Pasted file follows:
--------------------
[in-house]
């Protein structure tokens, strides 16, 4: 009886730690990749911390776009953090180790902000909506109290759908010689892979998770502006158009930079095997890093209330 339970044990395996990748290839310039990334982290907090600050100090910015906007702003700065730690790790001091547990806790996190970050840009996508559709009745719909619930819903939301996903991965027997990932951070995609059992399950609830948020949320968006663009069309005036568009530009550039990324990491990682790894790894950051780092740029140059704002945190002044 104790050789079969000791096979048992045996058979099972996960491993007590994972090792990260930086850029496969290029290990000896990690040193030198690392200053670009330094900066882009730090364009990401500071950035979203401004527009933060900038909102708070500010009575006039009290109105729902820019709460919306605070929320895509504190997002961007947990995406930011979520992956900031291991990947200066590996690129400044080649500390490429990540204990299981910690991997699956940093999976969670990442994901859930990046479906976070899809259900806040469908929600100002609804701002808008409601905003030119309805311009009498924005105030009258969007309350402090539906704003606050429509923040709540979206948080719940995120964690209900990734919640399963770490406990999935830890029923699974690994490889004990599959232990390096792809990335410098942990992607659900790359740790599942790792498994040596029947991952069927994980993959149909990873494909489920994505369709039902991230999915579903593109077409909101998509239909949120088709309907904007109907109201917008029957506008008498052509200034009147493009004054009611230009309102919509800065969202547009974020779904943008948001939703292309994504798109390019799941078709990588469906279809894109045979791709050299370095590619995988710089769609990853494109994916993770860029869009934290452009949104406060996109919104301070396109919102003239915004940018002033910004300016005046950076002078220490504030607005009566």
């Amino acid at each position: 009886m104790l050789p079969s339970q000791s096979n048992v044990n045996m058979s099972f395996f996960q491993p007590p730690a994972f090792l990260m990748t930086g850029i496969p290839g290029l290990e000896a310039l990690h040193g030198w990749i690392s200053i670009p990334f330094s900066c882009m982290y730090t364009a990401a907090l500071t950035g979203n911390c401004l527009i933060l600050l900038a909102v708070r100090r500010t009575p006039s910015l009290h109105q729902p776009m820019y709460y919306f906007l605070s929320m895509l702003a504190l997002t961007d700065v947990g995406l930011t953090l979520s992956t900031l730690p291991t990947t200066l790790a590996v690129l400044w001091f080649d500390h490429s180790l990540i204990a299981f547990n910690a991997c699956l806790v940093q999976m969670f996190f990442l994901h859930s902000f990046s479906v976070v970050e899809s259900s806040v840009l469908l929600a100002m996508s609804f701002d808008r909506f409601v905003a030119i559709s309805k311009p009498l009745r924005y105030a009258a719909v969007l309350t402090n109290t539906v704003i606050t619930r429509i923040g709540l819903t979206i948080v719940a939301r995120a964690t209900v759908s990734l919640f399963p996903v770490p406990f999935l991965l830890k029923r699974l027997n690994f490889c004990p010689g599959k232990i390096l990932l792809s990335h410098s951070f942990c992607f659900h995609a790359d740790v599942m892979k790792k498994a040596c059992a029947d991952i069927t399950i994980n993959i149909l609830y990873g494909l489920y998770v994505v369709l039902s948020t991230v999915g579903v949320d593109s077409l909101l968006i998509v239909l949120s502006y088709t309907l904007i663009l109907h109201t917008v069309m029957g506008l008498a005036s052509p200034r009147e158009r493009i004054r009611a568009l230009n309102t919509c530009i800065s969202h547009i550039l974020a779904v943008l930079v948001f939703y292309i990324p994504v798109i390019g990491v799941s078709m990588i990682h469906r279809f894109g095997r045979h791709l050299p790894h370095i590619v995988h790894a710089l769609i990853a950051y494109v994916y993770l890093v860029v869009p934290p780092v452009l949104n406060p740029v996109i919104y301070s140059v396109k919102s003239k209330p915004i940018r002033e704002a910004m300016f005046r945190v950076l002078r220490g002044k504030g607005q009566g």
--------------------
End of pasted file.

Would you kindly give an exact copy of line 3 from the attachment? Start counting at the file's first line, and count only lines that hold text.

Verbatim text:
């Amino acid at each position: 009886m104790l050789p079969s339970q000791s096979n048992v044990n045996m058979s099972f395996f996960q491993p007590p730690a994972f090792l990260m990748t930086g850029i496969p290839g290029l290990e000896a310039l990690h040193g030198w990749i690392s200053i670009p990334f330094s900066c882009m982290y730090t364009a990401a907090l500071t950035g979203n911390c401004l527009i933060l600050l900038a909102v708070r100090r500010t009575p006039s910015l009290h109105q729902p776009m820019y709460y919306f906007l605070s929320m895509l702003a504190l997002t961007d700065v947990g995406l930011t953090l979520s992956t900031l730690p291991t990947t200066l790790a590996v690129l400044w001091f080649d500390h490429s180790l990540i204990a299981f547990n910690a991997c699956l806790v940093q999976m969670f996190f990442l994901h859930s902000f990046s479906v976070v970050e899809s259900s806040v840009l469908l929600a100002m996508s609804f701002d808008r909506f409601v905003a030119i559709s309805k311009p009498l009745r924005y105030a009258a719909v969007l309350t402090n109290t539906v704003i606050t619930r429509i923040g709540l819903t979206i948080v719940a939301r995120a964690t209900v759908s990734l919640f399963p996903v770490p406990f999935l991965l830890k029923r699974l027997n690994f490889c004990p010689g599959k232990i390096l990932l792809s990335h410098s951070f942990c992607f659900h995609a790359d740790v599942m892979k790792k498994a040596c059992a029947d991952i069927t399950i994980n993959i149909l609830y990873g494909l489920y998770v994505v369709l039902s948020t991230v999915g579903v949320d593109s077409l909101l968006i998509v239909l949120s502006y088709t309907l904007i663009l109907h109201t917008v069309m029957g506008l008498a005036s052509p200034r009147e158009r493009i004054r009611a568009l230009n309102t919509c530009i800065s969202h547009i550039l974020a779904v943008l930079v948001f939703y292309i990324p994504v798109i390019g990491v799941s078709m990588i990682h469906r279809f894109g095997r045979h791709l050299p790894h370095i590619v995988h790894a710089l769609i990853a950051y494109v994916y993770l890093v860029v869009p934290p780092v452009l949104n406060p740029v996109i919104y301070s140059v396109k919102s003239k209330p915004i940018r002033e704002a910004m300016f005046r945190v950076l002078r220490g002044k504030g607005q009566g």